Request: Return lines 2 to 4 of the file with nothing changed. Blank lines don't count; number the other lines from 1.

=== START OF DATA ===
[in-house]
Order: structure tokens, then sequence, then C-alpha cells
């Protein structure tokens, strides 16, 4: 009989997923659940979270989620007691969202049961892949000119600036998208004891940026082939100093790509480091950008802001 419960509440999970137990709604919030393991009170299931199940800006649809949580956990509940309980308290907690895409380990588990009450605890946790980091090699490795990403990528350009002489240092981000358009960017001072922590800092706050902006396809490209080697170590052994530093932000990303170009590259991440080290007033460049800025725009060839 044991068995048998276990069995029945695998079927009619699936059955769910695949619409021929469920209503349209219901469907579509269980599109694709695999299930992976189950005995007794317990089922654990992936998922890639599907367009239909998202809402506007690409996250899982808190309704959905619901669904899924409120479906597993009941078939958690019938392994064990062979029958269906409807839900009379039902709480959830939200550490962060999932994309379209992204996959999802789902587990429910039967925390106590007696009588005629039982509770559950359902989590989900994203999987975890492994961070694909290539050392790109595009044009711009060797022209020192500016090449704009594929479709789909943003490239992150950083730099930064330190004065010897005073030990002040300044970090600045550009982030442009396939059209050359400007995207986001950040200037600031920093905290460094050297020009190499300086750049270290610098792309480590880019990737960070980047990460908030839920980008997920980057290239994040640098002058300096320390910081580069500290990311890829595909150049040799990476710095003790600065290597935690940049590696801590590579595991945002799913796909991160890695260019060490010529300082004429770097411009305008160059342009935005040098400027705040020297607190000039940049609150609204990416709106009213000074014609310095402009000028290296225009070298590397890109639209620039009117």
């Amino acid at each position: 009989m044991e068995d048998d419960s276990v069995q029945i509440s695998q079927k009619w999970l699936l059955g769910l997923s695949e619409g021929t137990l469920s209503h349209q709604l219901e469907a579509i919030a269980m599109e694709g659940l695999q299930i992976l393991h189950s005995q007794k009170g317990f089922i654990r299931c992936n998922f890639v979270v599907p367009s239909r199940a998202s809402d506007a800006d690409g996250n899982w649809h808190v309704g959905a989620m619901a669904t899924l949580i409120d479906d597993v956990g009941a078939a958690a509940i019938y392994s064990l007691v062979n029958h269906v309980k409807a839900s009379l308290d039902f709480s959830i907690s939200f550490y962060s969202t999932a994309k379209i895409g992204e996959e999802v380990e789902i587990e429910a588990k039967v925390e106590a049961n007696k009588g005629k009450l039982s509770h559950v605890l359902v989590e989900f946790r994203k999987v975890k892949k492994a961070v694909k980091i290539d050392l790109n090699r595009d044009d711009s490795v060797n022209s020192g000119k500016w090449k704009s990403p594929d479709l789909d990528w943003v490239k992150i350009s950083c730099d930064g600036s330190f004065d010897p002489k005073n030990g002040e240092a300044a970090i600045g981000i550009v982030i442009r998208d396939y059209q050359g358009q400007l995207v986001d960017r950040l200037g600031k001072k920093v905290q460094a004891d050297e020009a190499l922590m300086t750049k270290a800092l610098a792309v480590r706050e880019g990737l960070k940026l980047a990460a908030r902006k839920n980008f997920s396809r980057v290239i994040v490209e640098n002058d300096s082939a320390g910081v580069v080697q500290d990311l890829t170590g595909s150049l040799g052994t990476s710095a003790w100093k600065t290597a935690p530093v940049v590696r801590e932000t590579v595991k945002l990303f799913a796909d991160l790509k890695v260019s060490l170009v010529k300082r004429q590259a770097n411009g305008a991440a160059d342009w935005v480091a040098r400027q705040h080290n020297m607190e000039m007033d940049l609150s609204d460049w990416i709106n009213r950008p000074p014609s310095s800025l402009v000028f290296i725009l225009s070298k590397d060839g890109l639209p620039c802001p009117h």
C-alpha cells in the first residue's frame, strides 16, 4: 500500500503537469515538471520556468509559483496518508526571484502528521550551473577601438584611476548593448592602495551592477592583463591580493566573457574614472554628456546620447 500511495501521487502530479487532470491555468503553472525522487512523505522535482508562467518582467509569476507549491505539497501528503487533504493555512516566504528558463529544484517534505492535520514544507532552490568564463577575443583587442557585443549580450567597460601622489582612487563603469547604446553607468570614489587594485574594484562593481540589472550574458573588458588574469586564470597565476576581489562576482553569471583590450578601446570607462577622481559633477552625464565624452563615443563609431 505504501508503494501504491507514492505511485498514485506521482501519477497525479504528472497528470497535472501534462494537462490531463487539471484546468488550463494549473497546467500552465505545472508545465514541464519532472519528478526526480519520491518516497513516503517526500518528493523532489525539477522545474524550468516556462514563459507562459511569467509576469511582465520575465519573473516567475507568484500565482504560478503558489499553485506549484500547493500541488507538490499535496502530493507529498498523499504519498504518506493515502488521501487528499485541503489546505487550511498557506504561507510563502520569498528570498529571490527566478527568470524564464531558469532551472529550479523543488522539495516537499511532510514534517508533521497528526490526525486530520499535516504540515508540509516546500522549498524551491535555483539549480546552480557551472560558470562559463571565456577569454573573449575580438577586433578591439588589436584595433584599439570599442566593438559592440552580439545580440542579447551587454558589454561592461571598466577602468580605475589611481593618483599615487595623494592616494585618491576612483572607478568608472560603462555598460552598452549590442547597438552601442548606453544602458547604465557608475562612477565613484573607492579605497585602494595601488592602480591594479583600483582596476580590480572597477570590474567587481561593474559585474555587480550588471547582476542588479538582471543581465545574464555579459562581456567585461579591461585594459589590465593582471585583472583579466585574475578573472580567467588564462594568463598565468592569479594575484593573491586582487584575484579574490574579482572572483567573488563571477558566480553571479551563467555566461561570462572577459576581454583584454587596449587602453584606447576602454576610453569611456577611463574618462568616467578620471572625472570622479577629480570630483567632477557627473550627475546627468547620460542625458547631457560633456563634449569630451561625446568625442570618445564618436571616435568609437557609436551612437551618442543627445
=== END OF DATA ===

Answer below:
Order: structure tokens, then sequence, then C-alpha cells
């Protein structure tokens, strides 16, 4: 009989997923659940979270989620007691969202049961892949000119600036998208004891940026082939100093790509480091950008802001 419960509440999970137990709604919030393991009170299931199940800006649809949580956990509940309980308290907690895409380990588990009450605890946790980091090699490795990403990528350009002489240092981000358009960017001072922590800092706050902006396809490209080697170590052994530093932000990303170009590259991440080290007033460049800025725009060839 044991068995048998276990069995029945695998079927009619699936059955769910695949619409021929469920209503349209219901469907579509269980599109694709695999299930992976189950005995007794317990089922654990992936998922890639599907367009239909998202809402506007690409996250899982808190309704959905619901669904899924409120479906597993009941078939958690019938392994064990062979029958269906409807839900009379039902709480959830939200550490962060999932994309379209992204996959999802789902587990429910039967925390106590007696009588005629039982509770559950359902989590989900994203999987975890492994961070694909290539050392790109595009044009711009060797022209020192500016090449704009594929479709789909943003490239992150950083730099930064330190004065010897005073030990002040300044970090600045550009982030442009396939059209050359400007995207986001950040200037600031920093905290460094050297020009190499300086750049270290610098792309480590880019990737960070980047990460908030839920980008997920980057290239994040640098002058300096320390910081580069500290990311890829595909150049040799990476710095003790600065290597935690940049590696801590590579595991945002799913796909991160890695260019060490010529300082004429770097411009305008160059342009935005040098400027705040020297607190000039940049609150609204990416709106009213000074014609310095402009000028290296225009070298590397890109639209620039009117």
């Amino acid at each position: 009989m044991e068995d048998d419960s276990v069995q029945i509440s695998q079927k009619w999970l699936l059955g769910l997923s695949e619409g021929t137990l469920s209503h349209q709604l219901e469907a579509i919030a269980m599109e694709g659940l695999q299930i992976l393991h189950s005995q007794k009170g317990f089922i654990r299931c992936n998922f890639v979270v599907p367009s239909r199940a998202s809402d506007a800006d690409g996250n899982w649809h808190v309704g959905a989620m619901a669904t899924l949580i409120d479906d597993v956990g009941a078939a958690a509940i019938y392994s064990l007691v062979n029958h269906v309980k409807a839900s009379l308290d039902f709480s959830i907690s939200f550490y962060s969202t999932a994309k379209i895409g992204e996959e999802v380990e789902i587990e429910a588990k039967v925390e106590a049961n007696k009588g005629k009450l039982s509770h559950v605890l359902v989590e989900f946790r994203k999987v975890k892949k492994a961070v694909k980091i290539d050392l790109n090699r595009d044009d711009s490795v060797n022209s020192g000119k500016w090449k704009s990403p594929d479709l789909d990528w943003v490239k992150i350009s950083c730099d930064g600036s330190f004065d010897p002489k005073n030990g002040e240092a300044a970090i600045g981000i550009v982030i442009r998208d396939y059209q050359g358009q400007l995207v986001d960017r950040l200037g600031k001072k920093v905290q460094a004891d050297e020009a190499l922590m300086t750049k270290a800092l610098a792309v480590r706050e880019g990737l960070k940026l980047a990460a908030r902006k839920n980008f997920s396809r980057v290239i994040v490209e640098n002058d300096s082939a320390g910081v580069v080697q500290d990311l890829t170590g595909s150049l040799g052994t990476s710095a003790w100093k600065t290597a935690p530093v940049v590696r801590e932000t590579v595991k945002l990303f799913a796909d991160l790509k890695v260019s060490l170009v010529k300082r004429q590259a770097n411009g305008a991440a160059d342009w935005v480091a040098r400027q705040h080290n020297m607190e000039m007033d940049l609150s609204d460049w990416i709106n009213r950008p000074p014609s310095s800025l402009v000028f290296i725009l225009s070298k590397d060839g890109l639209p620039c802001p009117h």